Food Allergies in Babies Know How to Detect and Manage Them

Food allergies in babies: Know how to detect and manage them

Up to 6 months of age, your baby can survive and thrive only on your breast milk. But once you start introducing complementary foods, it is natural to worry about allergies. Being aware about the different food allergies is the only way to be on your guard. So, this article discusses how such an allergy can occur, what symptoms you should watch out for, and the ways in which you can manage the condition. Remember that prevention and an early diagnosis is always the wisest way to keep your little one safe.

Understanding food allergies in babies

Food allergies in babies are pretty common and hence it makes sense to be prepared for any emergency. An allergic reaction is a response of the body’s immune system, unlike intolerances, which are temporary and easier to tackle. It is a way in which our body reacts to certain substances that it treats as “harmful” right from birth. These allergic responses can be triggered by consuming, inhaling, or even touching the allergens.

Baby food allergy symptoms can range from itching and rashes to vomiting, stomach aches, troubled breathing, and even asthma. Prolonged and untreated reactions can even prove to be fatal. While adults might be better equipped at waging a war against many allergens, babies have weaker immune systems and can show more severe reactions. Since an allergy is the body’s immune response, it can never be cured. However, its symptoms can be managed and substance contact can be prevented.

If we were to map the journey of an allergy attack, this is what it will typically look like:

Step 1: A baby comes in contact with an allergen.

Step 2: His or her body’s immune system recognizes the allergen as something destructive. Now, its priority is to keep the substance away.

Step 3: Your baby’s immune system decides to produce histamines. These are a type of protein that must circulate in the blood to signal the brain. It is an effort to cause a symptom that will keep the allergen at bay.

Step 4: Histamines trigger a symptom as a response to the allergen. And any organ system can be the target of that response.

Top food allergens have been listed here and they mainly include protein-rich foods such as eggs, milk, nuts, wheat, soy, and fish.

But in general, any food ingredient can prove to be an allergen for someone. The trigger can strike within a few minutes or occur even after a few hours of consumption. Sometimes, one of these allergens can be a part of the mother’s diet while she is breastfeeding. The allergens can get transmitted through the breast milk and cause triggers in the baby’s body. So, close observation is required in tracking the symptoms and matching them with what the lactating mother just ate. It does not call for any restrictions in the mother’s diet, unless allergic reactions are observed in the infant.

How to test food allergies in babies?

Since food allergies can lead to serious medical consequences, you should get your child immediately tested if you notice any suspicious symptom.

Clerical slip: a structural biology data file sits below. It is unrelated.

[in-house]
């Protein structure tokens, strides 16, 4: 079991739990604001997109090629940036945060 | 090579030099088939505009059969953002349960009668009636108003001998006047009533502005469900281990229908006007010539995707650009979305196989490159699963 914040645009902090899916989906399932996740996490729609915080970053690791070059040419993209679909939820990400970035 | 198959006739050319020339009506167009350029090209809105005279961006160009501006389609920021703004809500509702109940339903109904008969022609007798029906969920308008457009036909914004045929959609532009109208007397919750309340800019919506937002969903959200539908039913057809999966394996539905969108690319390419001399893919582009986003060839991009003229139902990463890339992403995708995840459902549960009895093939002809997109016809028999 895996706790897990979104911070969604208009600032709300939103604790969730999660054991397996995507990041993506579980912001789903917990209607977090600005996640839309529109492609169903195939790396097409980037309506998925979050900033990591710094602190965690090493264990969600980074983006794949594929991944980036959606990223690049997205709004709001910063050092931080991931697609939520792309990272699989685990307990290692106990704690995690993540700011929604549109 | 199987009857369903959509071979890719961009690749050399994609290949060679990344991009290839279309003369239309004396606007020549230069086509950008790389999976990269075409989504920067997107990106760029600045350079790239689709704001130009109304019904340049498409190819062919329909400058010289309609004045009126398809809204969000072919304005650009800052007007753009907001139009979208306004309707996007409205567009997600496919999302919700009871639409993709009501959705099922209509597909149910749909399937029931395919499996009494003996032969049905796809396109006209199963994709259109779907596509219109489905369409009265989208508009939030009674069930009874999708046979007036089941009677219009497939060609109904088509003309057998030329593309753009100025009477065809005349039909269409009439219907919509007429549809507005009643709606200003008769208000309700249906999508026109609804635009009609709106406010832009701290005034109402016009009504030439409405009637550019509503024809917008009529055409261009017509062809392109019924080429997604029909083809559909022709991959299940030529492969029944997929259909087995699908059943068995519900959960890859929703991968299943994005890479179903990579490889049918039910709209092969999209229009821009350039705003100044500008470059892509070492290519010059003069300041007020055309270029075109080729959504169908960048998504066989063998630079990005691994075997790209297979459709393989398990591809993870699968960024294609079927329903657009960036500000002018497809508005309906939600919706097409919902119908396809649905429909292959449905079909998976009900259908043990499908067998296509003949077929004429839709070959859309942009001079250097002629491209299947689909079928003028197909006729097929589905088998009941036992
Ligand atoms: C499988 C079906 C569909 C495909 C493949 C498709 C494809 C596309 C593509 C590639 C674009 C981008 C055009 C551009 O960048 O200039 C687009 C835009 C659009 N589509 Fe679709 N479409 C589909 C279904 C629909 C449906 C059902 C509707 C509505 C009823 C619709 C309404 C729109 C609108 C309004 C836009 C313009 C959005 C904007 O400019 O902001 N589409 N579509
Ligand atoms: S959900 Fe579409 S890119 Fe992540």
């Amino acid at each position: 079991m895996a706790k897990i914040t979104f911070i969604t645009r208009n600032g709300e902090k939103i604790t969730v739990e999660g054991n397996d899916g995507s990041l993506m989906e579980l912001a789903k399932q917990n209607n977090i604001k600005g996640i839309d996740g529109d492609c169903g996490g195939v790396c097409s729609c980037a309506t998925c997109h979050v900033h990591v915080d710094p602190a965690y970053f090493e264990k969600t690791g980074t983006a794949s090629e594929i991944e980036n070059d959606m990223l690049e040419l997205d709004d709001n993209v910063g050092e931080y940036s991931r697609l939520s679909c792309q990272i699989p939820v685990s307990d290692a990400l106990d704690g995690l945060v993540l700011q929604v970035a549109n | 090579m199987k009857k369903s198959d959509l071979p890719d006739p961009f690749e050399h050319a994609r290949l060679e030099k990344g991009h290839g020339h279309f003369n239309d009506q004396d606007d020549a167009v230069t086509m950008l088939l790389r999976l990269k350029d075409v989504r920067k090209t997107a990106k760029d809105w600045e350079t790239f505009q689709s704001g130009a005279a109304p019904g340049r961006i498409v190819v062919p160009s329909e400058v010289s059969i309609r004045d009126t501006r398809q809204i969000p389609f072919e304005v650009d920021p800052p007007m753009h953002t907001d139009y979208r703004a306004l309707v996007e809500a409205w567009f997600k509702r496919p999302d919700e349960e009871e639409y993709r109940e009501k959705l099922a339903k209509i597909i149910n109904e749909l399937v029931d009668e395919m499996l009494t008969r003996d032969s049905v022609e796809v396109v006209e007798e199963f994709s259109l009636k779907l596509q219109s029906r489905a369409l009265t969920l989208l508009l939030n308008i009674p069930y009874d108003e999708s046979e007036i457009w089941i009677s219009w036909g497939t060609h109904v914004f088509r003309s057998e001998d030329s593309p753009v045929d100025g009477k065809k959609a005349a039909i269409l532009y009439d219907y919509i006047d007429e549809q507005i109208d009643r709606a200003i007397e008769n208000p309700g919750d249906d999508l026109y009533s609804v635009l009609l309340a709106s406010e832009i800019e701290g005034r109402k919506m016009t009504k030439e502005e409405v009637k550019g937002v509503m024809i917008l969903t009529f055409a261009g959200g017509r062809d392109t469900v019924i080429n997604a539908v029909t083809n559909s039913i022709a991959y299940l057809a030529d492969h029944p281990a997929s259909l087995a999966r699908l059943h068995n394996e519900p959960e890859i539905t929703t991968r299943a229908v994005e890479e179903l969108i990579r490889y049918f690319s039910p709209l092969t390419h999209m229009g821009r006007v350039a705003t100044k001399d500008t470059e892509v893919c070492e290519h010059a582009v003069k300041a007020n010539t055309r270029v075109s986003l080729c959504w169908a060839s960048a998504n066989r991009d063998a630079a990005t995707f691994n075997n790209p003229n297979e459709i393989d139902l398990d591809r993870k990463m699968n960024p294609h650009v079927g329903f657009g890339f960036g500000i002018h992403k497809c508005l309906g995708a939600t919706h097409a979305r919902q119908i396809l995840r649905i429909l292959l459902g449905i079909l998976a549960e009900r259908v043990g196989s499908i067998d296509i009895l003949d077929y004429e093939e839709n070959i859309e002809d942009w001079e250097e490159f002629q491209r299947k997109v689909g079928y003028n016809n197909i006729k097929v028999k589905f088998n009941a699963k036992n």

• It is advised to visit an allergist who can accurately recognize allergens and possible responses.
  • Most often, for very small children, a skin test is carried out. The skin is exposed to various liquids containing ingredients that are suspected as allergens. The skin is pricked and symptoms (if any) are studied.
  • Blood tests are also an option for specific foods. Post-exposure, the blood sample is tested for IgE (Immunoglobulin E), which is indicative of histamine production and an allergic reaction.
  • If any of these tests do not show any positive result, a food challenge test is performed. This is an interesting test where suspected ingredients are hidden in various dishes. Only small quantities are used for testing and allergic responses are observed. This needs to be done under medical supervision, so that severe symptoms can be tackled.

So, to prevent and manage food allergies in babies, avoiding contact with the allergen is the best move. Here are some tips that can help:

  • Read food labels when you pick up products from a grocery store. If you are shopping for these online, double-check what you add to your cart.
  • Store allergy-causing foods separately. Do not let them come in contact with other items in your refrigerator or storage areas, to prevent triggers.
  • Prepare foods that cause allergy by using a separate set of utensils.
  • Some allergens cause an issue only when consumed. However, if an allergen irritates your baby even if it is touched or inhaled, feed him or her separately.
  • Inform your child’s teachers, caregivers, and chefs at restaurants about your baby’s food allergy. They must be made aware of the allergens, the precautions to take and the symptoms to expect. Your baby’s allergist may even suggest medications to manage the symptoms.
  • Certain schools also have allergy groups or special seating arrangements to comfort your child while eating, on a regular basis. If your baby has started going to school, find out about this.

All in all, a few precautions, allergy medications, and making your child aware of his triggers and symptoms can make it easy to handle food allergies.